The Null Device
Posts matching tags 'popular delusions'
In an attempt to combat the more-megapixels-is-better delusion, the popular camera review site Digital Photography Review has added a new statistic to its camera specification databases: pixel density:
Pixel Density is a calculation of the number of pixels on a sensor, divided by the imaging area of that sensor. It can be used to understand how closely packed a sensor is and helps when comparing two cameras with different sensor sizes or numbers of photosites (pixels). Because the light collecting area and efficiency of each photosite will vary between technologies and manufacturers, Pixel Density should not be used as an absolute metric for camera quality but instead to get an impression for how tightly packed the imaging chip is.Tellingly, looking at the specs of the compact cameras I've owned, pixel density is one thing that's only getting worse. My current compact, a Canon PowerShot A570IS, clocks in at 29 MP/cm2, considerably behind its predecessor, a PowerShot A620 (19MP/cm2). Though it still does better than its immediate successor (with 32), and even Canon's high-end compact, the PowerShot G9, gets a marginally better 28. In contrast, my venerable old four-megapixel PowerShot G2 got 10 MP/cm2—which is almost in the DSLR ballpark—and it showed in the dynamic range and colour reproduction. Granted, it didn't fit into a pocket (unless one was wearing a large overcoat), but the photos did look good...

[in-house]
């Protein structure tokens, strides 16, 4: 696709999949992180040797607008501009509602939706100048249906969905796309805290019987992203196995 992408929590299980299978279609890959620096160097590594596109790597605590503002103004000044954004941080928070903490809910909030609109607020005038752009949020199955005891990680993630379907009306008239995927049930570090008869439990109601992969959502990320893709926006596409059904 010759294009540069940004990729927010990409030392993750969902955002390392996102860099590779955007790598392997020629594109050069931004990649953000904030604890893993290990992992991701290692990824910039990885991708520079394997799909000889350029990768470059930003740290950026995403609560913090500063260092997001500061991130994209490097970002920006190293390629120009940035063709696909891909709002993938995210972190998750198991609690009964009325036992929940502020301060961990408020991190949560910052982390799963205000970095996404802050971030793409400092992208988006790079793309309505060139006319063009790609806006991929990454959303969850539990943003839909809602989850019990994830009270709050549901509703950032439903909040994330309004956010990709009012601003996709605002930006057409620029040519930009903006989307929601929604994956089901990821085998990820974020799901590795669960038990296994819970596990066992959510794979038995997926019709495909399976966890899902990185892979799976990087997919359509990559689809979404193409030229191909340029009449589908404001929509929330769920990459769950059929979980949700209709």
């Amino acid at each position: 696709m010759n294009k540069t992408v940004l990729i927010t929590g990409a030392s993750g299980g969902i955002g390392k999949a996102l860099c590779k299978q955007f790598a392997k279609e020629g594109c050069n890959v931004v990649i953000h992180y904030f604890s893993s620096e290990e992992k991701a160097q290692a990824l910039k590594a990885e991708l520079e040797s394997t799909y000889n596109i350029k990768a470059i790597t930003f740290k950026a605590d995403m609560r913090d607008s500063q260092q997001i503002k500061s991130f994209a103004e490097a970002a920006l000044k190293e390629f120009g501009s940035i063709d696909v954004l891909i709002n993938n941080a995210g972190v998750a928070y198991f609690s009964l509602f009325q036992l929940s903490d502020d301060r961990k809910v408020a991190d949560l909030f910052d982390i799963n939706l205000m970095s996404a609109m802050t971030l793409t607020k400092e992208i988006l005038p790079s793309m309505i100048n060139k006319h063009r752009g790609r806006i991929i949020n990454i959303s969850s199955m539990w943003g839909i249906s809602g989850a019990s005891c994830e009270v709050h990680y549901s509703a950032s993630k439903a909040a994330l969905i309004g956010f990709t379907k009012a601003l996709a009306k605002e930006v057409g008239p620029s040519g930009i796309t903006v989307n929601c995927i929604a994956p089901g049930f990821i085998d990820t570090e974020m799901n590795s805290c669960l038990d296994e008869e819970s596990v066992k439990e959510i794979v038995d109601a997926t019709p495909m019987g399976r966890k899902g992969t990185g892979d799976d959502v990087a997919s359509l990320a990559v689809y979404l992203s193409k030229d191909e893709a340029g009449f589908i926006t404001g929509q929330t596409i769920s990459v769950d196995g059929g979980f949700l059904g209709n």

Hopefully the megapixel race-to-the-bottom will soon end as the public becomes aware of the fact that there is such a thing as pixel density and that it affects photo quality. Then maybe we'll see a new crop of 6-megapixel compacts, and a public that's aware that they actually take better pictures than higher-density ones.
Best picture quality with 6 megapixel!, or an assertion that, as the number of pixels in a compact camera increases beyond 6 million, the image quality decreases; the finer pixels have lower sensitivity and dynamic range, and thus are more susceptible to noise, while suppressing the noise algorithmically results in loss of actual picture resolution. Of course, the clueless masses, who don't like to think about these things, have been conditioned to equate higher numbers of megapixels with better quality, and will thus happily shell out more money for cameras with poorer image quality and the assurance that they are actually better because the files they produce are bigger.